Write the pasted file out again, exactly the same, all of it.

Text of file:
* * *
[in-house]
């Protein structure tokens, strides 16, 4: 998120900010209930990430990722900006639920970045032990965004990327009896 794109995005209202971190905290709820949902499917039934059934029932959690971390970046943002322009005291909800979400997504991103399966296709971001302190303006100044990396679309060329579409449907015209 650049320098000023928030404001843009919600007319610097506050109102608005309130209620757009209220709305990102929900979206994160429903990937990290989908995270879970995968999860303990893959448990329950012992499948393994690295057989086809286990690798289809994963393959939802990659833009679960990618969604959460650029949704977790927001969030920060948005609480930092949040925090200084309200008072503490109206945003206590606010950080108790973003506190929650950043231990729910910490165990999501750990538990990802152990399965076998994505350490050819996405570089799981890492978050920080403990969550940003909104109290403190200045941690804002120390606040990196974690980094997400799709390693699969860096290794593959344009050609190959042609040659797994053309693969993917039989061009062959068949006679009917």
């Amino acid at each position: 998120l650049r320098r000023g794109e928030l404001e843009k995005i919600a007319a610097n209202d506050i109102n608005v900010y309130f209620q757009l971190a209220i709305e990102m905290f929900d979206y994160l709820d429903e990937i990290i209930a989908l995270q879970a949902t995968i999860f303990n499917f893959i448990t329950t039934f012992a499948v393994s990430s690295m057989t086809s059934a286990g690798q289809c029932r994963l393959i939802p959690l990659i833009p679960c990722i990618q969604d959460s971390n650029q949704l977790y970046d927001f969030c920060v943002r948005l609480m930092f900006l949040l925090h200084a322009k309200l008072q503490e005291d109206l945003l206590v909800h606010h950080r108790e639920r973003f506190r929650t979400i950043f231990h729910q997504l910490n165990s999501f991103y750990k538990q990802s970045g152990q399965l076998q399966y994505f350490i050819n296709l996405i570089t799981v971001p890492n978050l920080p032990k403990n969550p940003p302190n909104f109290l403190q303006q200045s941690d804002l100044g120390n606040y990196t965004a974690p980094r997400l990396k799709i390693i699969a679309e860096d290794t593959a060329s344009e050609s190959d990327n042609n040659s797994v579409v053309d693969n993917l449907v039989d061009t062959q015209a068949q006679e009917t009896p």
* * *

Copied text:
[in-house]
């Protein structure tokens, strides 16, 4: 998120900010209930990430990722900006639920970045032990965004990327009896 794109995005209202971190905290709820949902499917039934059934029932959690971390970046943002322009005291909800979400997504991103399966296709971001302190303006100044990396679309060329579409449907015209 650049320098000023928030404001843009919600007319610097506050109102608005309130209620757009209220709305990102929900979206994160429903990937990290989908995270879970995968999860303990893959448990329950012992499948393994690295057989086809286990690798289809994963393959939802990659833009679960990618969604959460650029949704977790927001969030920060948005609480930092949040925090200084309200008072503490109206945003206590606010950080108790973003506190929650950043231990729910910490165990999501750990538990990802152990399965076998994505350490050819996405570089799981890492978050920080403990969550940003909104109290403190200045941690804002120390606040990196974690980094997400799709390693699969860096290794593959344009050609190959042609040659797994053309693969993917039989061009062959068949006679009917």
């Amino acid at each position: 998120l650049r320098r000023g794109e928030l404001e843009k995005i919600a007319a610097n209202d506050i109102n608005v900010y309130f209620q757009l971190a209220i709305e990102m905290f929900d979206y994160l709820d429903e990937i990290i209930a989908l995270q879970a949902t995968i999860f303990n499917f893959i448990t329950t039934f012992a499948v393994s990430s690295m057989t086809s059934a286990g690798q289809c029932r994963l393959i939802p959690l990659i833009p679960c990722i990618q969604d959460s971390n650029q949704l977790y970046d927001f969030c920060v943002r948005l609480m930092f900006l949040l925090h200084a322009k309200l008072q503490e005291d109206l945003l206590v909800h606010h950080r108790e639920r973003f506190r929650t979400i950043f231990h729910q997504l910490n165990s999501f991103y750990k538990q990802s970045g152990q399965l076998q399966y994505f350490i050819n296709l996405i570089t799981v971001p890492n978050l920080p032990k403990n969550p940003p302190n909104f109290l403190q303006q200045s941690d804002l100044g120390n606040y990196t965004a974690p980094r997400l990396k799709i390693i699969a679309e860096d290794t593959a060329s344009e050609s190959d990327n042609n040659s797994v579409v053309d693969n993917l449907v039989d061009t062959q015209a068949q006679e009917t009896p």